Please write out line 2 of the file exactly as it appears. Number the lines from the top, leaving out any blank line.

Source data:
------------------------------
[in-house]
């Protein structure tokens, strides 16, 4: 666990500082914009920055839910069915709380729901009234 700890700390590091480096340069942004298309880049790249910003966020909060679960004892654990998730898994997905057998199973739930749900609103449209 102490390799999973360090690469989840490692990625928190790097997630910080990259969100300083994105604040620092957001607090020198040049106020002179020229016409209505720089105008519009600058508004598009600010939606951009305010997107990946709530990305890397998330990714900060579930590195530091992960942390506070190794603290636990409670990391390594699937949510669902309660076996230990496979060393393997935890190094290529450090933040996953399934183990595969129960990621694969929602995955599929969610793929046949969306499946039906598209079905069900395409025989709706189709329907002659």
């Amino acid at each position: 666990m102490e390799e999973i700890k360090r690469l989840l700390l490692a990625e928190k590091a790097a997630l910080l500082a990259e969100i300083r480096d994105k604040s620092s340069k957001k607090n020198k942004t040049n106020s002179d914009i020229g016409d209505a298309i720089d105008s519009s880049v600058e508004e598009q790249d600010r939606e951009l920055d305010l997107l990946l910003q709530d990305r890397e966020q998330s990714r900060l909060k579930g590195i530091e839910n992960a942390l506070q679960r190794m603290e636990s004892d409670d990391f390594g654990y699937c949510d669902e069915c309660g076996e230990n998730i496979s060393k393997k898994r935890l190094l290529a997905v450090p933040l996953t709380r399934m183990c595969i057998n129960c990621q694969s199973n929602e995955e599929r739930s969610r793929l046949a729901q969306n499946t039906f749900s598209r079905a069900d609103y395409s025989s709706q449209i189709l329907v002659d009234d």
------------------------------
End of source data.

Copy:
């Protein structure tokens, strides 16, 4: 666990500082914009920055839910069915709380729901009234 700890700390590091480096340069942004298309880049790249910003966020909060679960004892654990998730898994997905057998199973739930749900609103449209 102490390799999973360090690469989840490692990625928190790097997630910080990259969100300083994105604040620092957001607090020198040049106020002179020229016409209505720089105008519009600058508004598009600010939606951009305010997107990946709530990305890397998330990714900060579930590195530091992960942390506070190794603290636990409670990391390594699937949510669902309660076996230990496979060393393997935890190094290529450090933040996953399934183990595969129960990621694969929602995955599929969610793929046949969306499946039906598209079905069900395409025989709706189709329907002659």